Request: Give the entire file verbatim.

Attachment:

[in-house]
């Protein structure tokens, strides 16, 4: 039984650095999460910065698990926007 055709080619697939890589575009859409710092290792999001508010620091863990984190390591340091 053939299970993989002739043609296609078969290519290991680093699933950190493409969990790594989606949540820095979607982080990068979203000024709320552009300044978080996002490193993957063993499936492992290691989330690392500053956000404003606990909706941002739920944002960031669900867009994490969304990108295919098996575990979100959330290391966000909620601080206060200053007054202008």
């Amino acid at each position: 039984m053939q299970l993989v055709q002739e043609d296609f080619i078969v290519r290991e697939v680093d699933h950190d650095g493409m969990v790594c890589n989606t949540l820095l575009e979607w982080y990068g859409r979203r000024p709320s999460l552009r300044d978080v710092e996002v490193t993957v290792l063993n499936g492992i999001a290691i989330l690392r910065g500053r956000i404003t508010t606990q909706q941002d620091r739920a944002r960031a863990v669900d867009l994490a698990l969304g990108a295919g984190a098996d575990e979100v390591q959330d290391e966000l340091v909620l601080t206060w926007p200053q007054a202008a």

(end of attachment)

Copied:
[in-house]
């Protein structure tokens, strides 16, 4: 039984650095999460910065698990926007 055709080619697939890589575009859409710092290792999001508010620091863990984190390591340091 053939299970993989002739043609296609078969290519290991680093699933950190493409969990790594989606949540820095979607982080990068979203000024709320552009300044978080996002490193993957063993499936492992290691989330690392500053956000404003606990909706941002739920944002960031669900867009994490969304990108295919098996575990979100959330290391966000909620601080206060200053007054202008």
């Amino acid at each position: 039984m053939q299970l993989v055709q002739e043609d296609f080619i078969v290519r290991e697939v680093d699933h950190d650095g493409m969990v790594c890589n989606t949540l820095l575009e979607w982080y990068g859409r979203r000024p709320s999460l552009r300044d978080v710092e996002v490193t993957v290792l063993n499936g492992i999001a290691i989330l690392r910065g500053r956000i404003t508010t606990q909706q941002d620091r739920a944002r960031a863990v669900d867009l994490a698990l969304g990108a295919g984190a098996d575990e979100v390591q959330d290391e966000l340091v909620l601080t206060w926007p200053q007054a202008a």